I came into Hillel because I already had some people I knew from high school who were involved there, and I was scared I wasn’t going to make friends in college. The first time I walked in the building, I was nervous because I really didn’t know anything about Judaism. Except for the word “shalom”, I didn’t know any Hebrew. I didn’t know any of the prayers or rituals or anything. I had never been to Israel. However, I can’t even begin to explain to you how happy I am that I got involved.
I started going to Hillel every day. Just from watching and overhearing, I decided that I wanted to learn more about the religion and culture, so I started going to Friday night services. At first it was hard because I didn’t know how to pronounce any of the words and I didn’t know the tunes to any of the songs. After going a few times, I started to pick up on it. By the end of the year, I was the one leading some of the services. Nobody ever sat me down and taught me how to do it. Nobody ever handed me a textbook and told me to learn it from there. I learned completely through other people, and I think that’s the best part about education at Hillel.
When second semester came around, I was asked if I wanted to take over the education intern position. Like everything else I’ve been saying, I was nervous to accept it. How could I educate others when I’m not even educated myself? That’s the thing though. Through this internship, I learned that the best way to learn is through other people. I worked with the Rabbi and his wife to plan dinner and discussions. And honestly, even though I was the one planning them, I wouldn’t have known what to say if I was a participant in them. Being the one who asked the questions instead of answering them, I learned so much from other people about Judaism.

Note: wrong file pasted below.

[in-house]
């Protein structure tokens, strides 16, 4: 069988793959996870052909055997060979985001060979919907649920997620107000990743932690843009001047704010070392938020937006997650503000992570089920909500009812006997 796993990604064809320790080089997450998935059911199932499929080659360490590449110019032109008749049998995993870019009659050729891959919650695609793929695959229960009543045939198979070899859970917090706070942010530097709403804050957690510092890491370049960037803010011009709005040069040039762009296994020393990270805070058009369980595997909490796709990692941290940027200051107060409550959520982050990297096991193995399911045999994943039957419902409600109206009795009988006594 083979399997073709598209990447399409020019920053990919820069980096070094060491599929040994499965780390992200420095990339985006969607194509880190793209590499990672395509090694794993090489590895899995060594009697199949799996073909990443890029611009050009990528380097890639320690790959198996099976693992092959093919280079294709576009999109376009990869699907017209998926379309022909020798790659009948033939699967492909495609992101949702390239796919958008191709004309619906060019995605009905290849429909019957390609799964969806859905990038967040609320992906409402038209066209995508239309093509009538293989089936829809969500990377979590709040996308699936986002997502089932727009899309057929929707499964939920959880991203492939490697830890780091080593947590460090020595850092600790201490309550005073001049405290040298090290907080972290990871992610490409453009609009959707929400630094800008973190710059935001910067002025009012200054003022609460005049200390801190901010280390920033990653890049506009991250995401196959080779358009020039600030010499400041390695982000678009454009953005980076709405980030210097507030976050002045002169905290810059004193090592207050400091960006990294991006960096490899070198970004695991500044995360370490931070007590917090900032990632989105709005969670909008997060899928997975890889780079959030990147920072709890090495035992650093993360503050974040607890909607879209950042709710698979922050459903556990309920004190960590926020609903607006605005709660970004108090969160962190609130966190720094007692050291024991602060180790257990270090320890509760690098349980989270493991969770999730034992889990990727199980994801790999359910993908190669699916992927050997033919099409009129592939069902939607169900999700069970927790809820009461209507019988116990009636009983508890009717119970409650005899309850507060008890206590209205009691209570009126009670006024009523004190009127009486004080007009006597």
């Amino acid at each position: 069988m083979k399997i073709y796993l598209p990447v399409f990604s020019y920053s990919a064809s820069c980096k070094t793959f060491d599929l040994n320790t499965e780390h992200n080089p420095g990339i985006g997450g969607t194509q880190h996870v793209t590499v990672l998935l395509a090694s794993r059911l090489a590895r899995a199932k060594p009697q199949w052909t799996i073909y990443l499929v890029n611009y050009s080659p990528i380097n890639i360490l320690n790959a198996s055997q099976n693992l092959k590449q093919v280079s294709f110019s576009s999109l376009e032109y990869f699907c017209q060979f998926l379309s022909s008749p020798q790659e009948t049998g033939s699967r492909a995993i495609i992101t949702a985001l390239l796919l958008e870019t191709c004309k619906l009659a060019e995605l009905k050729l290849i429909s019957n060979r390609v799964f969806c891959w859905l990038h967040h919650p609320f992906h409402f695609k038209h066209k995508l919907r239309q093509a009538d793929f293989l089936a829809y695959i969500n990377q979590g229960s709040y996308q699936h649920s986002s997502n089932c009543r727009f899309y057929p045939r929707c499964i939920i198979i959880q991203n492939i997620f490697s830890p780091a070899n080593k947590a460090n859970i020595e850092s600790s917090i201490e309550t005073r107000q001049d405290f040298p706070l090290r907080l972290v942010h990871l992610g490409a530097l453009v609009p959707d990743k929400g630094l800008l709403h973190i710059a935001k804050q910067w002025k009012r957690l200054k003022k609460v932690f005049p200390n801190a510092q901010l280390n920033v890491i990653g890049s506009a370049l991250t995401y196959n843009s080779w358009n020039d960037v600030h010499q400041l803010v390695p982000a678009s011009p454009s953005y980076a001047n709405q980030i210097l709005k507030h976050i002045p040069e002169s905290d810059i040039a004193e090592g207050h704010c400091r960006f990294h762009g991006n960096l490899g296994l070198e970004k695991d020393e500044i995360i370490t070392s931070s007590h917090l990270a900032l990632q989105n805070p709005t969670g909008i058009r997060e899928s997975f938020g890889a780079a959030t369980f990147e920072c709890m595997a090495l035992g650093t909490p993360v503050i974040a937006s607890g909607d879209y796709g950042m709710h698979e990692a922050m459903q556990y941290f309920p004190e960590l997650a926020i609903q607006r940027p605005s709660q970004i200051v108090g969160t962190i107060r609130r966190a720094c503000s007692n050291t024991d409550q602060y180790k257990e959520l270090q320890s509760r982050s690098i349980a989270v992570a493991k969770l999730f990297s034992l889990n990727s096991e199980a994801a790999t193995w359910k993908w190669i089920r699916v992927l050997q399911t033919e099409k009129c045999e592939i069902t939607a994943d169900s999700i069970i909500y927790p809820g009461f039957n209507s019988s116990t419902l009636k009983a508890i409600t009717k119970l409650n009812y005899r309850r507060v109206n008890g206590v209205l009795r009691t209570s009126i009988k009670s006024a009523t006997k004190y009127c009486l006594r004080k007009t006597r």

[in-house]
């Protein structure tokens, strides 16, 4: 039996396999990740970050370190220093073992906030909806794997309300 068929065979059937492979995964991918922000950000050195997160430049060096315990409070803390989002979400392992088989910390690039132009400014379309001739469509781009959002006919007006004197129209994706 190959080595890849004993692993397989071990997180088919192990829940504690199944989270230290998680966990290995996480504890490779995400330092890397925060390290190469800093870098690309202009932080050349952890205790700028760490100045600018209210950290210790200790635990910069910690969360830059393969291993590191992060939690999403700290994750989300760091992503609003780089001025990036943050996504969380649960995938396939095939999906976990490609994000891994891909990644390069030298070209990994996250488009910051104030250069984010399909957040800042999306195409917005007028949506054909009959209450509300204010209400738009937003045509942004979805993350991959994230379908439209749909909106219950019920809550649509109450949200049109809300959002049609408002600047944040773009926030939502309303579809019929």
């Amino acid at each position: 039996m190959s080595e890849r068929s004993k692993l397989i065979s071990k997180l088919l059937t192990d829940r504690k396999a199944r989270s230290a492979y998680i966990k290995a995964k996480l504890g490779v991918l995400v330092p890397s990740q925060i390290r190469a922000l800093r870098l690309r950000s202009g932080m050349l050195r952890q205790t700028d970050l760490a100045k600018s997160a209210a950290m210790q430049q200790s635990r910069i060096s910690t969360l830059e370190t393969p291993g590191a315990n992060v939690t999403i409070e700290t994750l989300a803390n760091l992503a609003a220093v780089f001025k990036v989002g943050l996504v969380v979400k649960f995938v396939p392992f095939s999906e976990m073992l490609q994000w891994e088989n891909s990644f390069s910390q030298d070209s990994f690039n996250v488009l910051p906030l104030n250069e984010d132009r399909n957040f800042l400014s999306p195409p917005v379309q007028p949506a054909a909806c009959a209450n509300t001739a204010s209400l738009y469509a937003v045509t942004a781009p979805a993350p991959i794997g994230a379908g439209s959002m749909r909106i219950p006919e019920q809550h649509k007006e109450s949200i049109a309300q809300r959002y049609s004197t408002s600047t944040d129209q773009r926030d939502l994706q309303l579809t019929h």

When Passover came around, I was asked if I wanted to lead one of the Seders. I think you can guess by now that I was nervous. I had never been to a Seder before. I didn’t even know what the story of Passover was about. But I accepted the offer because I knew that I wanted to learn. There were a few people who came to the Seder who weren’t Jewish, just because they were curious to see what it was like. After the Seder, they came up to me and told me that they learned a lot from it. Honestly, I almost started crying because just a few weeks before, I didn’t know any of that information either.
I have grown and learned so much in the last year, and I owe a huge amount of it to Hillel. Now, I can’t imagine my life without Judaism in it. It has become a really big part of me, and I’m so happy I got involved, especially in education. I still only know a fraction of what there is to know, and I’m so grateful to keep learning new things every day - not through textbooks and lectures, but through other people. Getting involved at Hillel has taught me so much not only about being Jewish, but about myself, my passions, and my goals.
Hannah Bader, Class of 2019